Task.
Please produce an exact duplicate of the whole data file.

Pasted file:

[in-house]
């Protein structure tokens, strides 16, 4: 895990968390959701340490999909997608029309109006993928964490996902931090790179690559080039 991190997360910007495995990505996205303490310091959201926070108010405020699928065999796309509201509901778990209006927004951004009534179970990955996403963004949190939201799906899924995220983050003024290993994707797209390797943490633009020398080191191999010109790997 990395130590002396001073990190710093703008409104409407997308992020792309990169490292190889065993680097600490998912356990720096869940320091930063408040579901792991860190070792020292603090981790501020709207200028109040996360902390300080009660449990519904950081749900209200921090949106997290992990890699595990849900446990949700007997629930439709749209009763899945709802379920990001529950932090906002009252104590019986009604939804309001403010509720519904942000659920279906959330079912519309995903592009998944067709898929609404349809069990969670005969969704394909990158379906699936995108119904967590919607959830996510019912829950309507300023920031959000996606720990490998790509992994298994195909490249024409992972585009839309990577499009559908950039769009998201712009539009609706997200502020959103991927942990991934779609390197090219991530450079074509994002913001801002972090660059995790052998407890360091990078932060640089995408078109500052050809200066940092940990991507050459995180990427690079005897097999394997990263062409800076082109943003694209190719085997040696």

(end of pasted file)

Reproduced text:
[in-house]
């Protein structure tokens, strides 16, 4: 895990968390959701340490999909997608029309109006993928964490996902931090790179690559080039 991190997360910007495995990505996205303490310091959201926070108010405020699928065999796309509201509901778990209006927004951004009534179970990955996403963004949190939201799906899924995220983050003024290993994707797209390797943490633009020398080191191999010109790997 990395130590002396001073990190710093703008409104409407997308992020792309990169490292190889065993680097600490998912356990720096869940320091930063408040579901792991860190070792020292603090981790501020709207200028109040996360902390300080009660449990519904950081749900209200921090949106997290992990890699595990849900446990949700007997629930439709749209009763899945709802379920990001529950932090906002009252104590019986009604939804309001403010509720519904942000659920279906959330079912519309995903592009998944067709898929609404349809069990969670005969969704394909990158379906699936995108119904967590919607959830996510019912829950309507300023920031959000996606720990490998790509992994298994195909490249024409992972585009839309990577499009559908950039769009998201712009539009609706997200502020959103991927942990991934779609390197090219991530450079074509994002913001801002972090660059995790052998407890360091990078932060640089995408078109500052050809200066940092940990991507050459995180990427690079005897097999394997990263062409800076082109943003694209190719085997040696």